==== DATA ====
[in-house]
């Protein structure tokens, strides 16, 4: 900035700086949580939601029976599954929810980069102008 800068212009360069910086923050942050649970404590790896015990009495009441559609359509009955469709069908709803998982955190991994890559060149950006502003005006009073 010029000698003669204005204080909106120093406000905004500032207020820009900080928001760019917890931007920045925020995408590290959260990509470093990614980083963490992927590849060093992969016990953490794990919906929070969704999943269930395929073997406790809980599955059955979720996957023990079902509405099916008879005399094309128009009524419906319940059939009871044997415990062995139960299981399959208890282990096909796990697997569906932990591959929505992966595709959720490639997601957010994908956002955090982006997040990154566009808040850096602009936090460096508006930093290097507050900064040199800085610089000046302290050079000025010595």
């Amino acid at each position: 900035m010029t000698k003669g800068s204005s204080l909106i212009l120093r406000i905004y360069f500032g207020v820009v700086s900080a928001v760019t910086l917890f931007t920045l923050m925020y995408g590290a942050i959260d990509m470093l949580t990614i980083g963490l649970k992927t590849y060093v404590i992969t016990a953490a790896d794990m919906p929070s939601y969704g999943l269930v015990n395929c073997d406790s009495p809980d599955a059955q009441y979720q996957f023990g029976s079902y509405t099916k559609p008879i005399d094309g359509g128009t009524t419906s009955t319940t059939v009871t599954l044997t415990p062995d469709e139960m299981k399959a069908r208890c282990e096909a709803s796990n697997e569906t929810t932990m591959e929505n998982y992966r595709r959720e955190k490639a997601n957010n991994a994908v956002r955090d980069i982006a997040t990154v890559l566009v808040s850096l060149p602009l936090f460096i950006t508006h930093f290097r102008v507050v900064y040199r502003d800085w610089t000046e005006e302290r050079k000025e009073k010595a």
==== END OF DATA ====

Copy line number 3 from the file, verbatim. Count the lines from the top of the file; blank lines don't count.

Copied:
């Amino acid at each position: 900035m010029t000698k003669g800068s204005s204080l909106i212009l120093r406000i905004y360069f500032g207020v820009v700086s900080a928001v760019t910086l917890f931007t920045l923050m925020y995408g590290a942050i959260d990509m470093l949580t990614i980083g963490l649970k992927t590849y060093v404590i992969t016990a953490a790896d794990m919906p929070s939601y969704g999943l269930v015990n395929c073997d406790s009495p809980d599955a059955q009441y979720q996957f023990g029976s079902y509405t099916k559609p008879i005399d094309g359509g128009t009524t419906s009955t319940t059939v009871t599954l044997t415990p062995d469709e139960m299981k399959a069908r208890c282990e096909a709803s796990n697997e569906t929810t932990m591959e929505n998982y992966r595709r959720e955190k490639a997601n957010n991994a994908v956002r955090d980069i982006a997040t990154v890559l566009v808040s850096l060149p602009l936090f460096i950006t508006h930093f290097r102008v507050v900064y040199r502003d800085w610089t000046e005006e302290r050079k000025e009073k010595a």